Rosie Newman, MAP class of 2010, was elected president of the Washington State Association for Play Therapy (WAAPT). Newman is a child and family therapist at Valley Cities Counseling and Consultation.
“I was always interested in the phenomenological movement,” Newman said recently from her office in Federal Way. “That’s what brought me to Seattle University. I really didn’t know about play therapy until a practicum opened up at Valley Cities.”
Newman came to Seattle with an undergraduate psychology degree from Richmond University in London, England. After working on a crisis line in the Bay Area, she travelled to India to work with autistic children before beginning her MAP studies. A chance opening for a practicum in play therapy brought Newman to Valley Cities under the supervision of then WAAPT president, Greg Oleson, LMFT, CMHS, RPT-S. She built on that experience and now is a family and child therapist working mainly with children under the age of 12 and their families.
Most of Valley Cities clients are referred by school counselors, primary physicians, and state social workers. Many of the children have experienced trauma, abuse, neglect, or abandonment. Some have attention deficit disorder or obsessive-compulsive disorder.
The play therapy room at Valley Cities is filled with many of the toys seen in a typical play room: dollhouse, building blocks, dolls, plastic animals and people, doctor kits, puppets, and sand box. In the hands of a play therapist, these toys become tools that validate children’s experiences. They provide a means to enable the children to express themselves and eventually to cope with their distress.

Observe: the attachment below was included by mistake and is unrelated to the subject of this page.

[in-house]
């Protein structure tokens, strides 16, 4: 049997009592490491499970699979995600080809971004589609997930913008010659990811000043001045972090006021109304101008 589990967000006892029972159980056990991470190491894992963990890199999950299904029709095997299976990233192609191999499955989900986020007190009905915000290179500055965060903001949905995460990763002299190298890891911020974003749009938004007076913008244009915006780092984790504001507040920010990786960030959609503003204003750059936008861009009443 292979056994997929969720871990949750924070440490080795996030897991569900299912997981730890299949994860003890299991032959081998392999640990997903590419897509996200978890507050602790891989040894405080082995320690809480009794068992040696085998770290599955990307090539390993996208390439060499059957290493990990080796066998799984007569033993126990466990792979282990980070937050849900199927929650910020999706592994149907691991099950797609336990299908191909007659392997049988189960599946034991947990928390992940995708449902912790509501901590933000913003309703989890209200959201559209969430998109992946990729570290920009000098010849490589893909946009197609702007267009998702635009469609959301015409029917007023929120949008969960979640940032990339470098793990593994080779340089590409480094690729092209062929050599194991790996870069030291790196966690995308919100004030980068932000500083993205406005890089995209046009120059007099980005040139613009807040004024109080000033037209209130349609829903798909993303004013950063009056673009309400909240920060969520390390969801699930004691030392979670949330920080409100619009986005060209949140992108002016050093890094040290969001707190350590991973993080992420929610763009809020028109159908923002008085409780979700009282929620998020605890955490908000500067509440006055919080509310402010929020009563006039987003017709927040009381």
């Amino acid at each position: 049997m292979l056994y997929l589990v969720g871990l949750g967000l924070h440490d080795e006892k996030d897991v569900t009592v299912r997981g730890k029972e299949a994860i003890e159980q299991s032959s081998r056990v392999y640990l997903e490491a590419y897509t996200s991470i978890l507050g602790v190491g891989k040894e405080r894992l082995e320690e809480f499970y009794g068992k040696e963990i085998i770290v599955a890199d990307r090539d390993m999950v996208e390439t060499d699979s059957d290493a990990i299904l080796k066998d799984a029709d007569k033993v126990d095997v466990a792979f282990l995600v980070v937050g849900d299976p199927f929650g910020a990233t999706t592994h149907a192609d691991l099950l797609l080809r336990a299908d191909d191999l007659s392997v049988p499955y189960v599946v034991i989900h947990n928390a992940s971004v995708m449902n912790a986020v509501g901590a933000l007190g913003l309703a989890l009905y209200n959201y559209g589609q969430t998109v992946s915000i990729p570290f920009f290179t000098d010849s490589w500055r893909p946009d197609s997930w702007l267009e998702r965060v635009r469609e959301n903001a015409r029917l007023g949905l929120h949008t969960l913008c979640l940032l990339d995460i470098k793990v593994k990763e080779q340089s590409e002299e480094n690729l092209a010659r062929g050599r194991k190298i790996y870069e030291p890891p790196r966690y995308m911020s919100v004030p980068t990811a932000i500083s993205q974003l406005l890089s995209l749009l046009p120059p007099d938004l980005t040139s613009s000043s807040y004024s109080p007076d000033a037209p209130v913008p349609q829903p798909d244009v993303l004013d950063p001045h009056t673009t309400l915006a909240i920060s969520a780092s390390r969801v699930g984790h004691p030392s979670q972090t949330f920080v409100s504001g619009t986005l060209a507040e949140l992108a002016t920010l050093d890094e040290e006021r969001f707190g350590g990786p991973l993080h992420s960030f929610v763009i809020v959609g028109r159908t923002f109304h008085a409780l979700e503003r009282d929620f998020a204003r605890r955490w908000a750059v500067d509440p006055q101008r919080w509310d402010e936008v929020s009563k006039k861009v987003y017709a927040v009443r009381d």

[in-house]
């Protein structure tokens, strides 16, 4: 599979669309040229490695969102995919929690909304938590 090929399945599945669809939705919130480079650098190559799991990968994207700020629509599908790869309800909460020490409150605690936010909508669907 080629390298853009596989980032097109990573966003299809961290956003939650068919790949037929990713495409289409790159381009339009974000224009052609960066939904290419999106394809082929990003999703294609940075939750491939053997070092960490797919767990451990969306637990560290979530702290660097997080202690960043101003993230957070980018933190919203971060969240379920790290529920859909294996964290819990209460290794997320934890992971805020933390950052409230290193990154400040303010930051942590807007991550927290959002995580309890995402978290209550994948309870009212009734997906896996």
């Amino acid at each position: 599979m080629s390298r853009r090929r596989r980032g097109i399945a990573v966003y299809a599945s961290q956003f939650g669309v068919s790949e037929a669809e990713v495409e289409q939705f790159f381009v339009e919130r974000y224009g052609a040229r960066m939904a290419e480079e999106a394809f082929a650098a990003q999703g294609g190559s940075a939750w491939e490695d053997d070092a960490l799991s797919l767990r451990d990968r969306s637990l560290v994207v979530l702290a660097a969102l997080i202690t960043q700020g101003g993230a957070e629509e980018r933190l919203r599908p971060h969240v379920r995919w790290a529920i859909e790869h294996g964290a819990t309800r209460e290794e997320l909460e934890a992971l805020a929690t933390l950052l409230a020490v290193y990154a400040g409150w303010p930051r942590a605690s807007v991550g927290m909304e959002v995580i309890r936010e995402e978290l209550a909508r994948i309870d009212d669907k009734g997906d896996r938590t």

“I work first with the child alone and gain trust and confidence,” Newman said. “I meet separately with the parents to maximize the benefits of the therapy and later with the child and parents together.”
In Washington state, play therapy is gradually gaining a foothold among child and family therapists. Only 65 individuals are currently registered play therapists here compared to more than 580 in Texas. As head of the state association, Newman wants to increase awareness among practitioners of the value of play therapy in the child-family-therapist relationship.
“Play therapy is just beginning to be recognized here as a valuable approach when working with children,” Newman said. “My job with the association is to increase awareness of this important technique to help children in critical situations.”